Imagine having in your company 2 or 3 applications that "kind of" do the same thing, maybe say, both get information from your clients, one gives you his basic contact information, and the other one more detailed contact information.
Then you decide to add to your client a new element of information, DOB for instance, and are required to return the "age" of it based on the DOB.
Your developers will now have to not only modify two applications to accommodate for the new field, but also add logic into each application, to calculate this value.
Enter Web Services
You grab your developers and ask them to create a "centralized" way of getting that information so you don't have to modify the logic of your programs every time there is a change of this nature. They in turn create this "service", which, when queries, would return anything you want both your applications to process.
Your calling applications become leaner, because you offset all the fuzzy business logic from your programs and stick it into one service that will always provide the latest, up-to-date information of any client you choose.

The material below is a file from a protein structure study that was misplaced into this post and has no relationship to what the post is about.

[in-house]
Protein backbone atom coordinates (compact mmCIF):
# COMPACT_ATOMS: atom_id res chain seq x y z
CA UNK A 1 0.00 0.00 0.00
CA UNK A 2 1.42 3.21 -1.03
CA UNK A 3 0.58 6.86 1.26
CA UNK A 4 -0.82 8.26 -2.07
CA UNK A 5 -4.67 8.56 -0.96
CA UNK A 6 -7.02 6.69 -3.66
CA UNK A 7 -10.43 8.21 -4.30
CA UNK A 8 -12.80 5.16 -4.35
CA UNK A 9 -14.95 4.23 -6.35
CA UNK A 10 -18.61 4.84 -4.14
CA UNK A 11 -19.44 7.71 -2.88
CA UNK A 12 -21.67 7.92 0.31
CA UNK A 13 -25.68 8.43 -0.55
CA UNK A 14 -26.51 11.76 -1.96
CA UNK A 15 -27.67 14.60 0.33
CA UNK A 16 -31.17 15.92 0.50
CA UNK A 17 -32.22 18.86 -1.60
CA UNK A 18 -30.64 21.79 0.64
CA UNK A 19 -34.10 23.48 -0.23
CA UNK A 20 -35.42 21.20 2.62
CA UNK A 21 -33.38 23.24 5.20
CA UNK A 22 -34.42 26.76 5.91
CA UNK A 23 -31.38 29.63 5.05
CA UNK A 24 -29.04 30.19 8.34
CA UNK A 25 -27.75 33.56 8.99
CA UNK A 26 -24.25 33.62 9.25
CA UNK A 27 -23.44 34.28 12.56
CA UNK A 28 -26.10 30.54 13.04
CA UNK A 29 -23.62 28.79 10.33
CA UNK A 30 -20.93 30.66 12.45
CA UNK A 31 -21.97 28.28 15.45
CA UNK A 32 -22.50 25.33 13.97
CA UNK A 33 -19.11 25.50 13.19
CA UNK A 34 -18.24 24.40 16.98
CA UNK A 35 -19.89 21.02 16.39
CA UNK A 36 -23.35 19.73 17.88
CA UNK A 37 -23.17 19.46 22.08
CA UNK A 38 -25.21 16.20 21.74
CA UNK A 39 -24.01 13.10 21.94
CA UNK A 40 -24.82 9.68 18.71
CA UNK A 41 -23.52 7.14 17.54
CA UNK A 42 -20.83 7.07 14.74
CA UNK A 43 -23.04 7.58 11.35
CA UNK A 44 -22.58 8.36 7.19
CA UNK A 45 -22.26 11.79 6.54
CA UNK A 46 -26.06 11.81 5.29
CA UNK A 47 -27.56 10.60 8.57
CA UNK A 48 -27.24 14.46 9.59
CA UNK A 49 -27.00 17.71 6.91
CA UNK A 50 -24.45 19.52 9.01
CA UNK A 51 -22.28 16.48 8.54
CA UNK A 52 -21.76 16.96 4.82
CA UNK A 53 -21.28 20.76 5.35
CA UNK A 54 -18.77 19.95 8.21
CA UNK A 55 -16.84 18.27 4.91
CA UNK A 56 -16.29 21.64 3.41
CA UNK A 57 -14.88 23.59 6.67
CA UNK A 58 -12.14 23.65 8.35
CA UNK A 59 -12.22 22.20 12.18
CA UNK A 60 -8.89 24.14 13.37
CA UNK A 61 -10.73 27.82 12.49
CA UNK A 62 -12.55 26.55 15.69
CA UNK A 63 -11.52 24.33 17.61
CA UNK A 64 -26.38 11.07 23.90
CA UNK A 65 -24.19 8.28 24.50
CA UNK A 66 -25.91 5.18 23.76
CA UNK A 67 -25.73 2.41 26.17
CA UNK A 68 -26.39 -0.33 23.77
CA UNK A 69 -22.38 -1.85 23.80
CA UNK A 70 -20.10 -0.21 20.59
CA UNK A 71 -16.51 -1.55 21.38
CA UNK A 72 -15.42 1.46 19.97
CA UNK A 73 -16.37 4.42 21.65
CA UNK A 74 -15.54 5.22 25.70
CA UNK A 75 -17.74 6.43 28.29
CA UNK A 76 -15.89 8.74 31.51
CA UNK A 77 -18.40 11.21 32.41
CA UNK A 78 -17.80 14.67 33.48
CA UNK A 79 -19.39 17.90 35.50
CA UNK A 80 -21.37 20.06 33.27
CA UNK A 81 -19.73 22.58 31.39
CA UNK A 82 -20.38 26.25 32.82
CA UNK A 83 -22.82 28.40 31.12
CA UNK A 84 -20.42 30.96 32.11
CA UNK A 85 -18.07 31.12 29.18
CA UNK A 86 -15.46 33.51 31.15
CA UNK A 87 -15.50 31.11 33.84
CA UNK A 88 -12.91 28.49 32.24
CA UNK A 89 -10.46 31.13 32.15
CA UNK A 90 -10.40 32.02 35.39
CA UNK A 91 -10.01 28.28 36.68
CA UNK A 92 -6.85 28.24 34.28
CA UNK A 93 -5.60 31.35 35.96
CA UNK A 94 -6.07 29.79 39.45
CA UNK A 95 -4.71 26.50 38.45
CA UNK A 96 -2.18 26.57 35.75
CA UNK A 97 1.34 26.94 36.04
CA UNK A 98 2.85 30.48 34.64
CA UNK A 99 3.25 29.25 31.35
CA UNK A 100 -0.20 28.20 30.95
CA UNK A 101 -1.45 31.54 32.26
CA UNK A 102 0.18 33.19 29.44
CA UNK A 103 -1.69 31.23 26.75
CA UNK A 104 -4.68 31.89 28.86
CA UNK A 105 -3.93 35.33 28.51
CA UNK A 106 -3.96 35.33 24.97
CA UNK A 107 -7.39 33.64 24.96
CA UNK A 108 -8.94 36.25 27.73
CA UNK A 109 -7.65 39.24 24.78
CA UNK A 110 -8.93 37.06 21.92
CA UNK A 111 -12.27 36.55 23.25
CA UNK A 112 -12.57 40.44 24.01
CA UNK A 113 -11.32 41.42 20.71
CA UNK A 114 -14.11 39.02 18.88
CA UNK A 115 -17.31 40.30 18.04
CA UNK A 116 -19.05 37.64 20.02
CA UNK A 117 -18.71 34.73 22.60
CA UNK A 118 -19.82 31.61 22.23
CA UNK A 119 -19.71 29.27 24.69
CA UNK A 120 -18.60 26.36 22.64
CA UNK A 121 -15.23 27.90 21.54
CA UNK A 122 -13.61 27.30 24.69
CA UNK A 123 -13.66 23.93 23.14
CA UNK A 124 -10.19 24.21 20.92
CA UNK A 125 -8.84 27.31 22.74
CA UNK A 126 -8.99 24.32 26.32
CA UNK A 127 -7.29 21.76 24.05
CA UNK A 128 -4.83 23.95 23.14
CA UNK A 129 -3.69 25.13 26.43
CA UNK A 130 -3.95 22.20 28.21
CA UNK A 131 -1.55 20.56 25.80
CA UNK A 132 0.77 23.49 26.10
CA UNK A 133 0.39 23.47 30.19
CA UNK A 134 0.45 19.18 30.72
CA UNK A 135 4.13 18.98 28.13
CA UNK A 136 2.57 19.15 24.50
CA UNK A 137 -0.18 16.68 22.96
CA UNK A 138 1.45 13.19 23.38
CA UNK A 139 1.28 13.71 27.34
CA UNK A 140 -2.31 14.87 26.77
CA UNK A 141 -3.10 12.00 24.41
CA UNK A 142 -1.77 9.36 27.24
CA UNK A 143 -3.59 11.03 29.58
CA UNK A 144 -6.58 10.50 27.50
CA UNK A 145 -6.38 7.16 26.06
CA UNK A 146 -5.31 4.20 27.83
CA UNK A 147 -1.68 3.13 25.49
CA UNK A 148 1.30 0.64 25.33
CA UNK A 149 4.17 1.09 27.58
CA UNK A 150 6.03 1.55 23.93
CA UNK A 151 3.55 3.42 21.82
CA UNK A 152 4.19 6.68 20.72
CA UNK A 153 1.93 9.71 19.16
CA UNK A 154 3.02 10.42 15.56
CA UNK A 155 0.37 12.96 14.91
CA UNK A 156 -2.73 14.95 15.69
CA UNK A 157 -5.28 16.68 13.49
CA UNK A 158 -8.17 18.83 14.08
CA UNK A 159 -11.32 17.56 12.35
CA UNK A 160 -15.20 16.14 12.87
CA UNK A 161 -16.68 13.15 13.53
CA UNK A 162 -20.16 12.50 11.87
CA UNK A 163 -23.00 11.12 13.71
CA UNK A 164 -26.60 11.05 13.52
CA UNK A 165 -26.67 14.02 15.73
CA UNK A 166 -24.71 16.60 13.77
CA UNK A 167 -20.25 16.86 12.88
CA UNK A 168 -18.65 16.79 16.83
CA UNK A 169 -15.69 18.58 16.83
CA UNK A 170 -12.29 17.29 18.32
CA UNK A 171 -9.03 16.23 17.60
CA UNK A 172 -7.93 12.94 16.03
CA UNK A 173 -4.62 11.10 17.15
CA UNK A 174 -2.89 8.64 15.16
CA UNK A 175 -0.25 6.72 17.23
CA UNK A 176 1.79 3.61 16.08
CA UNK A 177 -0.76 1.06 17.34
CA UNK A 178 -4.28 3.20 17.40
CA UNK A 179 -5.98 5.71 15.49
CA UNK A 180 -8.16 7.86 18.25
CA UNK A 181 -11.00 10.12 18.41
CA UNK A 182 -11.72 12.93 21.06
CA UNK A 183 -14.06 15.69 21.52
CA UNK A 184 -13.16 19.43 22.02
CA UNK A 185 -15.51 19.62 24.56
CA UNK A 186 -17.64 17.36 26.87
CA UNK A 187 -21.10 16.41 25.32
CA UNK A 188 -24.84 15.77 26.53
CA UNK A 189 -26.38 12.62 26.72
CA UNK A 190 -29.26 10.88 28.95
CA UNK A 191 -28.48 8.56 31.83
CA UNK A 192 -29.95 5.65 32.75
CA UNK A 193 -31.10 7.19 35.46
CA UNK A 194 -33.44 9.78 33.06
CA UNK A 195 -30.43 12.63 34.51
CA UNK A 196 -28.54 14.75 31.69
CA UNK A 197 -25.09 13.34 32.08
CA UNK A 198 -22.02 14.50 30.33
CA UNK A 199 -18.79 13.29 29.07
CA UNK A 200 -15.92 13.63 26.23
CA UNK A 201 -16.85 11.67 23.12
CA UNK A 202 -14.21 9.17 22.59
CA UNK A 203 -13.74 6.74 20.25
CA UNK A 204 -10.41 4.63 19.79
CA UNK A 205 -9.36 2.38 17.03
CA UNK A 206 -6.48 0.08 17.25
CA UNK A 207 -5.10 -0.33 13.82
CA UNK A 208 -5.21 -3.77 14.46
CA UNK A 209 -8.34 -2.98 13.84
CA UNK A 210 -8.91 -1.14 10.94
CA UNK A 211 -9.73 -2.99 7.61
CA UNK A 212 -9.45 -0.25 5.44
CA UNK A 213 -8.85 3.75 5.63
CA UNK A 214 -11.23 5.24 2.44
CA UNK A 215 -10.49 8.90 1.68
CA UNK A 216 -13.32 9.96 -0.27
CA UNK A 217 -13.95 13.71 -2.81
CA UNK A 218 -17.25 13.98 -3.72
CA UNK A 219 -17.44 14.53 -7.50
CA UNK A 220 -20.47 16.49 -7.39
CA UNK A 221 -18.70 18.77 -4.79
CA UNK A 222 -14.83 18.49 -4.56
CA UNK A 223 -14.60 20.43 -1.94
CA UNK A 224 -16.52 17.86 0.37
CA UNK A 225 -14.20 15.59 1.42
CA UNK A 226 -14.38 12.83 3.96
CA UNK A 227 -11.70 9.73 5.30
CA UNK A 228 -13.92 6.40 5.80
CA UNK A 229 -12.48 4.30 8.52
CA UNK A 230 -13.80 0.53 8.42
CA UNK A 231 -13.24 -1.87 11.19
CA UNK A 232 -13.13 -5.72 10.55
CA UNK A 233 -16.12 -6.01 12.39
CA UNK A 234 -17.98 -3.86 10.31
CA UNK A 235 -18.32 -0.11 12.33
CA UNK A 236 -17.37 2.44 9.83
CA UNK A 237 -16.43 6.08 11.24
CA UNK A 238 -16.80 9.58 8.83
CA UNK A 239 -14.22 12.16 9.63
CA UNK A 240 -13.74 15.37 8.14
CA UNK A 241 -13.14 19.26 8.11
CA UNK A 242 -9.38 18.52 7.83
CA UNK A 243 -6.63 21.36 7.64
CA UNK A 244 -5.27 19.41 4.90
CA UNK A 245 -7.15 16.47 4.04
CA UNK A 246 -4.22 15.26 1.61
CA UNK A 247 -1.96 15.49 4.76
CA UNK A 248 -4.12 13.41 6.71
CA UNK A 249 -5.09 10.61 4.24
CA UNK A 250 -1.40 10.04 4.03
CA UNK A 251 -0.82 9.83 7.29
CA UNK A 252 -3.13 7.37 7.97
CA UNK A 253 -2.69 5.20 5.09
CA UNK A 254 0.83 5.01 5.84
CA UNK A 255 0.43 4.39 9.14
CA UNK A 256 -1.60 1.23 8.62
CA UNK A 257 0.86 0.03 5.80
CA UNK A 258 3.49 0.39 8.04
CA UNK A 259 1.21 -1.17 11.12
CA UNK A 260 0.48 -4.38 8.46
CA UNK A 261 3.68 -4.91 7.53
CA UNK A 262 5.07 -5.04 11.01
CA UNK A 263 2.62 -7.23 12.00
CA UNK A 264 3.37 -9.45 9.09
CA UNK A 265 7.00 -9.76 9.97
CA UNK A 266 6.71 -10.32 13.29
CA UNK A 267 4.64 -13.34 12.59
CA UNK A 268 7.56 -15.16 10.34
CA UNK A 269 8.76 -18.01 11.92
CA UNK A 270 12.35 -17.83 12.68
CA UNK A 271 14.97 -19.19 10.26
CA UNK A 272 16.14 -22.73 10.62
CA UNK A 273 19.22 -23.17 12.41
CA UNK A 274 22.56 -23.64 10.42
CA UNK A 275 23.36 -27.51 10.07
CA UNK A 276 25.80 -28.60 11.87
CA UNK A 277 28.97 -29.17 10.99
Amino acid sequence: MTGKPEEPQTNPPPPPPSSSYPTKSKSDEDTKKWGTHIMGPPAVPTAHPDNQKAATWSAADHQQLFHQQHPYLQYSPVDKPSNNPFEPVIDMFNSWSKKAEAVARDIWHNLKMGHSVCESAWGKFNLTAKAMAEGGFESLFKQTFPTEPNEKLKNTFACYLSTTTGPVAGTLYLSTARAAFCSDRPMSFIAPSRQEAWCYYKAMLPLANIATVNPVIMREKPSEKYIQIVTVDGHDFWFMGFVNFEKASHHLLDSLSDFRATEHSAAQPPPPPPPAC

Internally, your applications will query this service and establish a connection with your central web service, without going into details, this central web service will return the needed information (with the age calculated) using a predefined format that would be consumed by all the applications in your firm.
Web services can be extremely complex, but once in place, can be consumed by a wide range of devices, your phone, a web page, even real speech (Siri?)